Iraqi Priest Shares His Story of Torture and Release by Terrorists, Pleads for Iraqi Christians

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ORANGEVALE -- A few days after addressing the United Nations in New York about the genocide of Christians in Iraq, a priest from Baghdad brought his message to Sacramento.

Father Douglas Bazi addressed an overflowing crowd Wednesday night at Our Lady of Perpetual Help Chaldean Catholic Church in Orangevale, a visit sponsored by the Catholic Diocese of Sacramento.

Father Bazi described how he survived bomb attacks and a brutal 2006 kidnapping.

"They destroyed my car, they blew up my church on front of me," he explained in a conversation with FOX40 before his speech at the church. "I got shot by AK-47 in my leg. The bullet is still in my leg. And I been kidnapped for nine days. They smash my nose and my teeth by hammer. And they broke one of my back discs."

He shared how the kidnappers released him after nine days when his church paid a ransom, and how he stayed in Iraq, but because of continued persecution from Islamic State extremists, he eventually fled to the Northern Kurdish territory where Christians are safer. There he shelters 400 people who also fled their hometowns.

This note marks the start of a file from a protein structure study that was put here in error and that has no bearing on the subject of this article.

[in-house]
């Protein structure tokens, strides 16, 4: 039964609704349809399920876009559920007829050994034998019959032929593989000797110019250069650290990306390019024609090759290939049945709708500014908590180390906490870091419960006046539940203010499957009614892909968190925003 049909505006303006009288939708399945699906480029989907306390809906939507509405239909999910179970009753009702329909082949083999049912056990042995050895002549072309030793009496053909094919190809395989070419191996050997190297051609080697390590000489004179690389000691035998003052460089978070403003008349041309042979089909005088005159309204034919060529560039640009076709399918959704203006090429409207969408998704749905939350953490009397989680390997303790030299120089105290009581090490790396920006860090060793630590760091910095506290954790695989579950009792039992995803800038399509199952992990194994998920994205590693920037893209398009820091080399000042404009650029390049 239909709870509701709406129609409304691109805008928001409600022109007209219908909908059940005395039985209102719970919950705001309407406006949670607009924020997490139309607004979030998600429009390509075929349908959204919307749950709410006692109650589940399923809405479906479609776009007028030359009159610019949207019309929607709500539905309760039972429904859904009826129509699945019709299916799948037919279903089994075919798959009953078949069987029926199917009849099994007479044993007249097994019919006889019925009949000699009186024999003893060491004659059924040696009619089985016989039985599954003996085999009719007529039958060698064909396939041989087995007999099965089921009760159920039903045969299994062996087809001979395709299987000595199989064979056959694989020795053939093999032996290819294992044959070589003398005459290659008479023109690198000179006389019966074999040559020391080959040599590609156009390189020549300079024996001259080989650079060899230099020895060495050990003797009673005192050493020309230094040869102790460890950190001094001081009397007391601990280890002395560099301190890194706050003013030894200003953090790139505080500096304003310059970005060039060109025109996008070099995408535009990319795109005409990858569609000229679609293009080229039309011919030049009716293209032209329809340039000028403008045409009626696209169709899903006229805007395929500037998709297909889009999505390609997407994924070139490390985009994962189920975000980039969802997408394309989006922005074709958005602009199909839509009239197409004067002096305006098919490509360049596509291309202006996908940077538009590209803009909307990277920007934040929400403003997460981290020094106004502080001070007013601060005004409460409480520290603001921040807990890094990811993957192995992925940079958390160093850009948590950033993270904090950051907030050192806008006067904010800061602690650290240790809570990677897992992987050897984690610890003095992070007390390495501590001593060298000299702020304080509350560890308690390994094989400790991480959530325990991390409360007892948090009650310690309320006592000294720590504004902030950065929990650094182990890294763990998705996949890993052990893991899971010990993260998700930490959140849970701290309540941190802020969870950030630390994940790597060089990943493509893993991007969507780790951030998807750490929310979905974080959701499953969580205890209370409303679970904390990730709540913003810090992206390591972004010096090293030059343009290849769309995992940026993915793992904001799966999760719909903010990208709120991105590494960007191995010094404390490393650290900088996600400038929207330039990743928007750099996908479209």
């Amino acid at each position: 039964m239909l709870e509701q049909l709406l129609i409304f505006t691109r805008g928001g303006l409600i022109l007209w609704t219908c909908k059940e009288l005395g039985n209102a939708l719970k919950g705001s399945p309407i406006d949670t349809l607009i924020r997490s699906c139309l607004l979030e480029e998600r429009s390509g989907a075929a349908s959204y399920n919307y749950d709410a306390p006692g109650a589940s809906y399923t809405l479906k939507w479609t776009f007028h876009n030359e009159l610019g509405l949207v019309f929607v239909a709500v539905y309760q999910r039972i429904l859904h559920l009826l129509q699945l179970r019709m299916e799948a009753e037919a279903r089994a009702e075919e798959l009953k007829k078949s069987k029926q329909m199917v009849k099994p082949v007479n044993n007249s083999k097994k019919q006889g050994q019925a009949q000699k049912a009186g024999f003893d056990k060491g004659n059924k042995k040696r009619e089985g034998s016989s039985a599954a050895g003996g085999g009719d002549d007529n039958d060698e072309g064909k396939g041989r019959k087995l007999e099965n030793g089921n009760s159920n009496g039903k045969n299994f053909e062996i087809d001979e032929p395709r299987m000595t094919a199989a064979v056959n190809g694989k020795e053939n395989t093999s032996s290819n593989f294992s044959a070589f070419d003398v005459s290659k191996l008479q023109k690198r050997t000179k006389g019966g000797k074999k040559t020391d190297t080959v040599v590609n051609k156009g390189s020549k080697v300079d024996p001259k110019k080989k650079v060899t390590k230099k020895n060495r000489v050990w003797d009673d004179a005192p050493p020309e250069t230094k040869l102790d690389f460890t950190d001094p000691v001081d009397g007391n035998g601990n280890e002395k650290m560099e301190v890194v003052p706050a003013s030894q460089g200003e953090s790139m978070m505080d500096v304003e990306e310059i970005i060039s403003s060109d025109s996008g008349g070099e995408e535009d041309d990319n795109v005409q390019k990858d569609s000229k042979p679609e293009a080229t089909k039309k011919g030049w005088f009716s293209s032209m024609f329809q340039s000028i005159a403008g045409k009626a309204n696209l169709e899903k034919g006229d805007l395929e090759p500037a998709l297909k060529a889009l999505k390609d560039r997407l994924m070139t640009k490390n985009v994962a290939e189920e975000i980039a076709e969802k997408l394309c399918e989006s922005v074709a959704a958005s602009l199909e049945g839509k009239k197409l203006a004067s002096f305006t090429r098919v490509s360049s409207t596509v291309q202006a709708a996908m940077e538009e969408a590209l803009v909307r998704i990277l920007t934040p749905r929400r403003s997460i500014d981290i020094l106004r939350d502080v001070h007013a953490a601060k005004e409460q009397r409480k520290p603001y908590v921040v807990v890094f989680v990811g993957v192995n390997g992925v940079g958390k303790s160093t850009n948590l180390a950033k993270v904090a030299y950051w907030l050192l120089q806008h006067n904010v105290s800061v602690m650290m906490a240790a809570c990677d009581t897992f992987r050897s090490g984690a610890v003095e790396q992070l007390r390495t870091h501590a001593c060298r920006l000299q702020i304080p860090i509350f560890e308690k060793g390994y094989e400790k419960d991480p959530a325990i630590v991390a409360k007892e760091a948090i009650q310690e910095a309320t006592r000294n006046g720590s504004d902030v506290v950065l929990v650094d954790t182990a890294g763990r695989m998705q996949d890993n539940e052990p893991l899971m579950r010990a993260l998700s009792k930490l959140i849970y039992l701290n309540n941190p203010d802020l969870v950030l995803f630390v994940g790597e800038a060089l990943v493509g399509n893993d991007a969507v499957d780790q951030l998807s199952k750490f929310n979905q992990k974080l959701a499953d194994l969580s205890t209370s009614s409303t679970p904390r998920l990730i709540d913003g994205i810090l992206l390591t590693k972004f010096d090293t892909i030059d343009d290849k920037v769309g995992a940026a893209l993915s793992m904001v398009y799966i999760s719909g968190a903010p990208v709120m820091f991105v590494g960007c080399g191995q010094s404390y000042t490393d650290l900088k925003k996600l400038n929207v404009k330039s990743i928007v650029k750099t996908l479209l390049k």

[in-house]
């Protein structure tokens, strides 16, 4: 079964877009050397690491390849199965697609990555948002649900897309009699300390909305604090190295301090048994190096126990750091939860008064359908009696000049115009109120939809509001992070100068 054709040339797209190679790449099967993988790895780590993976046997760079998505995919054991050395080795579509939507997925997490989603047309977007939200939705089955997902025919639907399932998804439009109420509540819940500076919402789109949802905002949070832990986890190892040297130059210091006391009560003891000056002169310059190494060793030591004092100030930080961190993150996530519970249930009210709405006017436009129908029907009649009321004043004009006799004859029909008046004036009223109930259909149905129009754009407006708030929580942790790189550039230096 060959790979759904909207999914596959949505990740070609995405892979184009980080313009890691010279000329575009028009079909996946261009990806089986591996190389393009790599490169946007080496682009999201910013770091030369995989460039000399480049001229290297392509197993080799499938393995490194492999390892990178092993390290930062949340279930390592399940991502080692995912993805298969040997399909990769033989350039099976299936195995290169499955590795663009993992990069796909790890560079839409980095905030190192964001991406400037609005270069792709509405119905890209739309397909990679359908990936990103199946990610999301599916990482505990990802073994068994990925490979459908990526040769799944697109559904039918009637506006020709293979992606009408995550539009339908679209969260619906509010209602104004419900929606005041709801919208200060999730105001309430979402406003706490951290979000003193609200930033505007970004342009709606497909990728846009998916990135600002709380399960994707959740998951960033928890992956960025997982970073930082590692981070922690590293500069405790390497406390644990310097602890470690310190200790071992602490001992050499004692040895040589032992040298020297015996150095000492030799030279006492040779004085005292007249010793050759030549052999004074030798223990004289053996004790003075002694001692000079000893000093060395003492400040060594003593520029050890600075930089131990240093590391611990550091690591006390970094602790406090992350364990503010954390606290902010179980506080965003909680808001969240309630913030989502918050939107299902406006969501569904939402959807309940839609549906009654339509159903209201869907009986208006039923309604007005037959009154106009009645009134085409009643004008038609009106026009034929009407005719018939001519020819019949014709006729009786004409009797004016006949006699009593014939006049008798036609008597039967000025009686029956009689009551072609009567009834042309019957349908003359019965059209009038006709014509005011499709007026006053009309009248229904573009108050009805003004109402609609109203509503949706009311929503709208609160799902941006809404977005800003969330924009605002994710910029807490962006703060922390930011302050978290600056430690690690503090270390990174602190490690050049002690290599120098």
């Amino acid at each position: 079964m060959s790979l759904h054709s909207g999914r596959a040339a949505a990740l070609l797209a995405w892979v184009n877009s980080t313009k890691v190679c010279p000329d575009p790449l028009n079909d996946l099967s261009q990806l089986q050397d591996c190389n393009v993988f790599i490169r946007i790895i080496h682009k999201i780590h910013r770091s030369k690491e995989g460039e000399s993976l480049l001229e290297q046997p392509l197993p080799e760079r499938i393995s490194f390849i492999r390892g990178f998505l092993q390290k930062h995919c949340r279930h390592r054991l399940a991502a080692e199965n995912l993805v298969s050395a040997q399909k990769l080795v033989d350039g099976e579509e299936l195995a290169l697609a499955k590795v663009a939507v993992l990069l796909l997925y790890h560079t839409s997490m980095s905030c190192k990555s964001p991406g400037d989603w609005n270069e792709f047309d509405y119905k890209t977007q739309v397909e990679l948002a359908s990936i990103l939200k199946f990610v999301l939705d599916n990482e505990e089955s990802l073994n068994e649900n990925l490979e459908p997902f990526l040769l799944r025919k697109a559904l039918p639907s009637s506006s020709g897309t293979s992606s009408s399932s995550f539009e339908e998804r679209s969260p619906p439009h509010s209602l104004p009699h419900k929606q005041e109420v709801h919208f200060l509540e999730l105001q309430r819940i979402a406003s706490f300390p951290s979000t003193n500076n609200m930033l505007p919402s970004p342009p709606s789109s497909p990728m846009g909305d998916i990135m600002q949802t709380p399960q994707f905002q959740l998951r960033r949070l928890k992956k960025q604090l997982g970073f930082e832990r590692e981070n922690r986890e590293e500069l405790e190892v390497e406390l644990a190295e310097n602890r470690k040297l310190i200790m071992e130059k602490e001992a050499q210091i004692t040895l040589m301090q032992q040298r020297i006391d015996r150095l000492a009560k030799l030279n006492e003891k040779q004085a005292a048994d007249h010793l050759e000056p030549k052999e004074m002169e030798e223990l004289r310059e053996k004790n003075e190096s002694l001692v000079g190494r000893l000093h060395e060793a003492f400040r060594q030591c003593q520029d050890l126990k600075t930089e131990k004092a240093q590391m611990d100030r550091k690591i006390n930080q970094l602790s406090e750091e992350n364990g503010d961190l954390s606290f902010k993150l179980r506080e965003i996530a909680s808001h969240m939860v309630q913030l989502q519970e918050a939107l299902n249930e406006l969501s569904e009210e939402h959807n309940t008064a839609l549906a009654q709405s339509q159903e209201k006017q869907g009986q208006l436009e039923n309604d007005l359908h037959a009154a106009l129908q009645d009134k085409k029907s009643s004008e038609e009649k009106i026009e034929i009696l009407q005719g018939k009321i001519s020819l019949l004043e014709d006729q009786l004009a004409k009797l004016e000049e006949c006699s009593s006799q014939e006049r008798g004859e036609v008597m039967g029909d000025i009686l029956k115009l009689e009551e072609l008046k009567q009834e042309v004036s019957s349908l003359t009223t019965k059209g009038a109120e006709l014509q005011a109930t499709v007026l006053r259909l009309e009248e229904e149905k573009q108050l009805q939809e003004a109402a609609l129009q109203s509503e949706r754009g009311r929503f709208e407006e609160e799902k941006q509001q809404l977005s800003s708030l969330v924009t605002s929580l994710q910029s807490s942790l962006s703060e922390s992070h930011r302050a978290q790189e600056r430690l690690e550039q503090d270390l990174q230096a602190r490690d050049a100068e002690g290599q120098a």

"To be Christian in Iraq, it's impossible mission," Father Bazi said. "But even so, I'm not actually surprised when they attack my people. I'm surprised how my people are still existing."

The crowd in Orangevale gasped when Father Bazi explained that there were more than 2 million Christians in Iraq before 2003 and now there are less than 200,000.

In March, U.S. Secretary of State John Kerry declared what's happening to Iraqi Christians a genocide. Father Bazi hopes more of the world will see it that way. He asks for prayers and support for Iraqi Christians.

"Please talk about our stories. Let the world know what happens to us," he pleaded.

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